Last week’s signing of the African Continental Free Trade Area Agreement was met with cautious, muted enthusiasm by most observers. While no one disputes the merits of boosting intra-African trade, a host of formidable obstacles stand in the way of realizing the agreement’s vision, not least among them the ability of governments, and the people in them, to follow through on their promises.
First, not all of Africa is on board. Eleven countries declined to sign the agreement last week, including the economic giant Nigeria. They did not rule out signing in the future, however, and Nigeria has requested more time to examine the agreement.
Additionally, the agreement itself is less than comprehensive. Significant tariffs can be retained and it has nothing to say about structural and regulatory non-tariff barriers. Moreover, the underdeveloped infrastructure that can make regional commerce so challenging cannot be transformed without investment—and the stable, rule-governed investment climate required to reap its rewards.
Skeptics also point to outstanding questions about political will. Implementing the agreement will require tough choices about which products will be among the tariff-free, and as with trade policy decisions anywhere in the world, these decisions create winners and losers. Given the massive disparities among African economies, it is hard to imagine that these choices will be easy ones or that they will be made quickly. After all, there is a great deal of precedent on the continent, at both the African Union and the sub-regional organization level, for lofty assertions of shared principals and policy goals followed by laggardly, widely divergent implementation.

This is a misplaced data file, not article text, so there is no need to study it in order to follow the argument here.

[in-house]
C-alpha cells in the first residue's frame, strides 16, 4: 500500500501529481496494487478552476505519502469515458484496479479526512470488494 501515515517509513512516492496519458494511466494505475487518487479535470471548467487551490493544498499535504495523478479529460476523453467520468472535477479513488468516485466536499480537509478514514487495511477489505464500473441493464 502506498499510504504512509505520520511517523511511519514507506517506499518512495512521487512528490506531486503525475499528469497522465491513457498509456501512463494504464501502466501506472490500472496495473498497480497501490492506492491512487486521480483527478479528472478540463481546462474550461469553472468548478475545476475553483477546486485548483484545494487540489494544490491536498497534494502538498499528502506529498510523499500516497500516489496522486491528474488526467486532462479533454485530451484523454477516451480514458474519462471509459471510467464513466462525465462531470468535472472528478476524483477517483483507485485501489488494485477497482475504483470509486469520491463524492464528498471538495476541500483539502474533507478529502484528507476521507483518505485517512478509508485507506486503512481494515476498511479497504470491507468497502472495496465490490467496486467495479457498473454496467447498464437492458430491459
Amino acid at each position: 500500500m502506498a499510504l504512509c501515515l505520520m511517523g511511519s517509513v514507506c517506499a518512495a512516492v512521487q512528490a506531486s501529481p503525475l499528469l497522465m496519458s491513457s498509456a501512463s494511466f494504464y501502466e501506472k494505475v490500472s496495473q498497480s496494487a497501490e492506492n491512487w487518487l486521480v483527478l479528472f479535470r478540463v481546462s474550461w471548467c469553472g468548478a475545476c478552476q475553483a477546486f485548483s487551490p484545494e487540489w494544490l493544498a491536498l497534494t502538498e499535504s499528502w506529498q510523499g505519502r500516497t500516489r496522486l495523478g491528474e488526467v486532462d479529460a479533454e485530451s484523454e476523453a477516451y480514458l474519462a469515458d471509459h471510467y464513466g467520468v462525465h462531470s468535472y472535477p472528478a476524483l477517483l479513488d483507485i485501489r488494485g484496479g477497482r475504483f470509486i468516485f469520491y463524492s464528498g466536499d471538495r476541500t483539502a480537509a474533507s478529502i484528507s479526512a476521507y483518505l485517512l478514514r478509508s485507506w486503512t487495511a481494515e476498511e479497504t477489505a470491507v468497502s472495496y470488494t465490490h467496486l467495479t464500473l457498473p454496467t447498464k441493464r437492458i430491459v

But sometimes overlooked in the litany of reasons to temper enthusiasm for last week’s news is the important question of government capacity. Even when political will is firm and decisions at the top are clear, many states are operating with extremely weak civil services, making policy implementation challenging and often erratic. Donor demands gutted many African civil services in the 1990s. In some states, a toxic mix of patronage-based hiring with a rent-seeking culture transformed officials from public servants to public parasites. In others, a lack of training and a failure to delegate and empower officials created a culture of inertia.
In many parts of the world—not just Africa—it’s popular to disdain civil servants and to vilify them as inefficient bureaucrats best avoided. But policy decisions go unimplemented without capable civil servants, eroding trust in government and frustrating progress on even the most popular and civic-minded initiatives. Liberia’s former President Ellen Johnson Sirleaf speaks passionately about the importance of nurturing a talented, professional civil service, having seen for herself how tackling long-term projects like national recovery and immediate crises like the Ebola outbreak of 2014 required competent government functionaries to get things done. Champions of intraregional African trade are likely to come to the same conclusion. As unglamorous as it is, investing in the infrastructure of good government in the form of the civil service is just as important, if not more, as investing in physical infrastructure, such as ports and roadways, if last week’s agreement is to realize its potential.